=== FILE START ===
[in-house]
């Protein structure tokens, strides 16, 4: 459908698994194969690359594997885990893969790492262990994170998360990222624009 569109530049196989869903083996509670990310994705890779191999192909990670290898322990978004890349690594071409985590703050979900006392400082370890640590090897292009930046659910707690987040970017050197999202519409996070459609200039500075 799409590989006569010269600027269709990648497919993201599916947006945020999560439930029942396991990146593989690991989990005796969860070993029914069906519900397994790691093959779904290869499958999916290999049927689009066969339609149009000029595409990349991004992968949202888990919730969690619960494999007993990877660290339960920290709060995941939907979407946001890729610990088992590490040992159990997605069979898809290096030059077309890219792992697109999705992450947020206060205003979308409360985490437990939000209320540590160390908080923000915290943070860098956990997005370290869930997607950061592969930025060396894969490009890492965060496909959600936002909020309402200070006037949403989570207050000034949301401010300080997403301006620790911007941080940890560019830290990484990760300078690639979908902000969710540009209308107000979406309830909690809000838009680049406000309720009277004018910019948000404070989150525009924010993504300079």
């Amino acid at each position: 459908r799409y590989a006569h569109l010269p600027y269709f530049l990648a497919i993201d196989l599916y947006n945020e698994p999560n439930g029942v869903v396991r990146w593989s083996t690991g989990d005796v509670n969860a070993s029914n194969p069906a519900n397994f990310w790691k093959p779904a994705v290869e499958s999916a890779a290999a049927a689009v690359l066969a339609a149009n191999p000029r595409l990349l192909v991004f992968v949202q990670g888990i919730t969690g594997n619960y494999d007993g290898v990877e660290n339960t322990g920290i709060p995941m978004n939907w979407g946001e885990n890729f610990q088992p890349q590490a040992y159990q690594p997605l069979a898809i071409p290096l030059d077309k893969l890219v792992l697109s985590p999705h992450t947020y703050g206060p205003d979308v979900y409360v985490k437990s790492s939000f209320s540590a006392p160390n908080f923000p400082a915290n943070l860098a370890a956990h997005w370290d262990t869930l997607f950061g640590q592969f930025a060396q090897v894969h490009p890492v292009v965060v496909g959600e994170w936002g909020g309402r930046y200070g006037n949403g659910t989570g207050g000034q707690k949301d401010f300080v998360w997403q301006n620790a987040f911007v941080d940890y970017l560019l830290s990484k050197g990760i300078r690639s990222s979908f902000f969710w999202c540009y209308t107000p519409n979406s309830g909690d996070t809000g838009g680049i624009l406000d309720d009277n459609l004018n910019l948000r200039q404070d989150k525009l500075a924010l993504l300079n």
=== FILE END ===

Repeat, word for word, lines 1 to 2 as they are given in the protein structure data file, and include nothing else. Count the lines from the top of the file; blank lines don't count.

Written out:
[in-house]
């Protein structure tokens, strides 16, 4: 459908698994194969690359594997885990893969790492262990994170998360990222624009 569109530049196989869903083996509670990310994705890779191999192909990670290898322990978004890349690594071409985590703050979900006392400082370890640590090897292009930046659910707690987040970017050197999202519409996070459609200039500075 799409590989006569010269600027269709990648497919993201599916947006945020999560439930029942396991990146593989690991989990005796969860070993029914069906519900397994790691093959779904290869499958999916290999049927689009066969339609149009000029595409990349991004992968949202888990919730969690619960494999007993990877660290339960920290709060995941939907979407946001890729610990088992590490040992159990997605069979898809290096030059077309890219792992697109999705992450947020206060205003979308409360985490437990939000209320540590160390908080923000915290943070860098956990997005370290869930997607950061592969930025060396894969490009890492965060496909959600936002909020309402200070006037949403989570207050000034949301401010300080997403301006620790911007941080940890560019830290990484990760300078690639979908902000969710540009209308107000979406309830909690809000838009680049406000309720009277004018910019948000404070989150525009924010993504300079």